But now look at the 260 years since 1750. Steam engines provided power to ships, trains, and vast factories. The automobile, the airplane, even spaceships. We’ve gone from muskets to B-2 Bombers armed with nuclear bombs that can wipe out entire cities in one pop. Our Babylonian time traveler stayed in a mostly recognizable world for 4000 years, but a guy born just 100 years ago would be lost today. He’d have seen automobiles and airplanes by 1910, but you set him down on the south side of LAX by the freeway and his brain would flip out!

I’m old enough to remember life when there were only 3 television channels. Now, I’m not so old as to remember life before television, that is my parents’ generation, but I’ve been around for a while. Who knows how many channels are in existence, now. More than any of us want to watch, I’d wager.

The first computer I ever worked on had 8 kilobytes of RAM. The year was 1980, and I was able to take computer science in high school. And our school had four computers! Wow! I remember telling my Dad that one day computers would be like televisions & most every house would have one & that they’d all be hooked together. He scoffed and said that he’d never own one; yet, within 3 years, he had bought one for Mom to use keeping the books for his construction company. (It was an IBM AT, and had a 1 megabyte hard drive. I told Mom that hard drive was so big that she’d never fill it up…)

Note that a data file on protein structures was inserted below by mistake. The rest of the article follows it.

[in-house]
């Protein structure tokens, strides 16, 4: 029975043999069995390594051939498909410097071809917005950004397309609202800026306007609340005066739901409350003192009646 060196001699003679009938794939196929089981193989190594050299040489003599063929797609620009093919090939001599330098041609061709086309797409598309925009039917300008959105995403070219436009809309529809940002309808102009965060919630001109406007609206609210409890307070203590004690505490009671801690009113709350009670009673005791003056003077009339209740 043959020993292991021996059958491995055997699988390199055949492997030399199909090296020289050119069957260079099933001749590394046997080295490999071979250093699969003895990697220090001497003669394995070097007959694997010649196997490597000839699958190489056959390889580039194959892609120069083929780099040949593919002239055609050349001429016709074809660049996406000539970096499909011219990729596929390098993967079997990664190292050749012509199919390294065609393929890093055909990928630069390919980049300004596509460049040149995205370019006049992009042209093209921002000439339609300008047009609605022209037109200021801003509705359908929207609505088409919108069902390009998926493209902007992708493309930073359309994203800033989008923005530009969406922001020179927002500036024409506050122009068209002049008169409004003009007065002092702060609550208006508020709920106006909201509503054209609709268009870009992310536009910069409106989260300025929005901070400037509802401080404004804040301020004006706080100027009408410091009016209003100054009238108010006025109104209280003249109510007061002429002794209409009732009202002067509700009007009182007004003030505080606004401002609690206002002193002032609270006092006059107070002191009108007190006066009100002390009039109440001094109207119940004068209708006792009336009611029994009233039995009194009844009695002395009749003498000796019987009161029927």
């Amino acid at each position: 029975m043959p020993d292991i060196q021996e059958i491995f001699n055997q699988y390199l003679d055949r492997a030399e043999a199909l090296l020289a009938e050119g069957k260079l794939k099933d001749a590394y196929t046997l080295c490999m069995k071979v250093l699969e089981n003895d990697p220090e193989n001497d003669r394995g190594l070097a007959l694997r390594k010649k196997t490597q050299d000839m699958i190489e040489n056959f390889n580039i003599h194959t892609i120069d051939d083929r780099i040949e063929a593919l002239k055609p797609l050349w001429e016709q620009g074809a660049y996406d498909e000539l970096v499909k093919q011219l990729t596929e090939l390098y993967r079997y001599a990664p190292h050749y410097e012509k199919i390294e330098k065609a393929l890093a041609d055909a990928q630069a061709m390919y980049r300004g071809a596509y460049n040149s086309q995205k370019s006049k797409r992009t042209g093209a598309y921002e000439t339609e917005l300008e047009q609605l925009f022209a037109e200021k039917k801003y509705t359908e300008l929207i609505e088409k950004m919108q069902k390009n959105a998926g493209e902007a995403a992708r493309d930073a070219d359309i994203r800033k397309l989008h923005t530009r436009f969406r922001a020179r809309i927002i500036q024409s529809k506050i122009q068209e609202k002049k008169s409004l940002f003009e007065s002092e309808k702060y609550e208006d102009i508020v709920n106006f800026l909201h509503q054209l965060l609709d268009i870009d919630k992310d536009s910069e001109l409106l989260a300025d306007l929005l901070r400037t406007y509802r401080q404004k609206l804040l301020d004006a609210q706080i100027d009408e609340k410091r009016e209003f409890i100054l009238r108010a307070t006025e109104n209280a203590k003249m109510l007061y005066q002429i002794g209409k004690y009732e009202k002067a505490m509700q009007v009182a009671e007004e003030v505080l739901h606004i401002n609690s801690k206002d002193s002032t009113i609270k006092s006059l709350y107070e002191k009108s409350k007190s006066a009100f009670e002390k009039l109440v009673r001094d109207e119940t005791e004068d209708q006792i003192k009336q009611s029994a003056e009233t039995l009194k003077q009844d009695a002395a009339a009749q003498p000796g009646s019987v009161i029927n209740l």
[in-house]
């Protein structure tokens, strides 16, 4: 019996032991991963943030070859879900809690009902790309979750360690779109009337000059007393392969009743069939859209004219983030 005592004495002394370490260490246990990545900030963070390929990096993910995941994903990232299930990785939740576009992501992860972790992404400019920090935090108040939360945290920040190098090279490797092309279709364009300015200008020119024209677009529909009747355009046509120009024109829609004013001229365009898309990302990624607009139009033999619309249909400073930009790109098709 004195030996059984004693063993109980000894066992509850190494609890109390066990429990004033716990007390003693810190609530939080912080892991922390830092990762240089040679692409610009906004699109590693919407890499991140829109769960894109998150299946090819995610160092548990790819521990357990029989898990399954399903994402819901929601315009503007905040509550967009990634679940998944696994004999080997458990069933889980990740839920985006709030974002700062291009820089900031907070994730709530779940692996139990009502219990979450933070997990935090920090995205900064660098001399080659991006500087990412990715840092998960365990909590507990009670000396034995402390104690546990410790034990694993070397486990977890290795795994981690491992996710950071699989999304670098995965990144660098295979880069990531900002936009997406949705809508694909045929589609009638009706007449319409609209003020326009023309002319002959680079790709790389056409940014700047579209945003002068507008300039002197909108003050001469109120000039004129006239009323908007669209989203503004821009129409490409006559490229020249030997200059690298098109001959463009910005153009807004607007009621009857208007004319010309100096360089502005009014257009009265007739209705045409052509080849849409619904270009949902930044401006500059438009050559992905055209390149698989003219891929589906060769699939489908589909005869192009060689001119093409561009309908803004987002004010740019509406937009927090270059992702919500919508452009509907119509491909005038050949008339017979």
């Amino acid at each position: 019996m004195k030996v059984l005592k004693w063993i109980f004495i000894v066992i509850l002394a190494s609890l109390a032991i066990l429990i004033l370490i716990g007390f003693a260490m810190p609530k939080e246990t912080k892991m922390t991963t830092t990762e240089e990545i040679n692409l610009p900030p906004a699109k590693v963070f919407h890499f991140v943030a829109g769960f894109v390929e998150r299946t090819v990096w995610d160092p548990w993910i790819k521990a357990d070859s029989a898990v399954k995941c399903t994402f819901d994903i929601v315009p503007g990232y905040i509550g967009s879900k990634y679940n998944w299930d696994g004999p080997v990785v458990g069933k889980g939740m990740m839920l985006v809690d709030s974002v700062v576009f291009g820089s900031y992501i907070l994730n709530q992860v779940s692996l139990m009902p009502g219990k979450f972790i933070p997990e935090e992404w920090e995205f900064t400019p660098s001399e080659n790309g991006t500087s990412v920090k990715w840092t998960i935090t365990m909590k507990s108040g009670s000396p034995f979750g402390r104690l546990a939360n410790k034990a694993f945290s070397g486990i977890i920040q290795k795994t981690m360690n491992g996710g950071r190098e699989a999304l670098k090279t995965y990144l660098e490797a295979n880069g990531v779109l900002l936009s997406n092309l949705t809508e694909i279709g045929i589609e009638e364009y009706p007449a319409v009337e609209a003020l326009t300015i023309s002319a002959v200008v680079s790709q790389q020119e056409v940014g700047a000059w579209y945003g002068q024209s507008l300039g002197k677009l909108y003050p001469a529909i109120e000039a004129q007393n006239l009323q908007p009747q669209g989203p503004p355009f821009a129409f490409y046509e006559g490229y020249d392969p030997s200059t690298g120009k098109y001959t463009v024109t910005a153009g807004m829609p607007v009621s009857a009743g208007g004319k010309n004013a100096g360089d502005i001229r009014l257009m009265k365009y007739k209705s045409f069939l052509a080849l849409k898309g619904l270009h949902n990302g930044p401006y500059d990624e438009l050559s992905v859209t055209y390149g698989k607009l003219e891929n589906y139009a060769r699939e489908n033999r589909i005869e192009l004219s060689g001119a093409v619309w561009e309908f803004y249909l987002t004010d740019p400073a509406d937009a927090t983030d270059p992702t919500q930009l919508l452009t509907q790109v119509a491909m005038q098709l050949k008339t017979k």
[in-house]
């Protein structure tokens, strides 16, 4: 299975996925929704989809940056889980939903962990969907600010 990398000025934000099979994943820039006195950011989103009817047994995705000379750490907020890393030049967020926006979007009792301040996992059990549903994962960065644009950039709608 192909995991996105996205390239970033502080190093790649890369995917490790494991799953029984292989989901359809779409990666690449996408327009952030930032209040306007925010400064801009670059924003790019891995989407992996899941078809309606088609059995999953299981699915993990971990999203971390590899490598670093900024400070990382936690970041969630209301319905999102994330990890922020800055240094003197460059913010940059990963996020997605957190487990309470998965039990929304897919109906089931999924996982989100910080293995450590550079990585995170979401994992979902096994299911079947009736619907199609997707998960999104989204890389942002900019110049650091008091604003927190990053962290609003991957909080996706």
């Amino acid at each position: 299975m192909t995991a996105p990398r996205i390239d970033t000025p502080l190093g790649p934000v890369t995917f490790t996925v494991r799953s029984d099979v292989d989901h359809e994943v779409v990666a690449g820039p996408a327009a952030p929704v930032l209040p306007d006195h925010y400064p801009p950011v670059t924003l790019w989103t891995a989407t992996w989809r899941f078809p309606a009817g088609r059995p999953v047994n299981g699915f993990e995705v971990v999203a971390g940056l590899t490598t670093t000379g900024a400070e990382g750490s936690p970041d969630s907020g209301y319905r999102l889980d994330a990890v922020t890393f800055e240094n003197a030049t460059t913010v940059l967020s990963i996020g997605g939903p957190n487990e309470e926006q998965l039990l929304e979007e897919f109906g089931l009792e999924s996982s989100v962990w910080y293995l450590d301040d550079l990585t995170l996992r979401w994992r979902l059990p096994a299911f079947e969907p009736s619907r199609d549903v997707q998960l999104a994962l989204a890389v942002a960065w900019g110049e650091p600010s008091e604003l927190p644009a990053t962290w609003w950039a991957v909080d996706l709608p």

What’s the point in all this? Am I leading up to some deep theological zinger? No, not really. Just taking a little time to be amazed at the world we live in & wondering what new & wondrous things tomorrow will be bringing. (Me? I still want my flying car!)

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Fred Butler said...

I am not so sure about that flying car thing. It may not be the wisest thing to let just "anybody" get one of those. Sure, it would be great to tool around over LA traffic in one, or maybe I could take the family to Arkansas more to grandma, but I say that as someone who has never received a traffic ticket or been in an accident.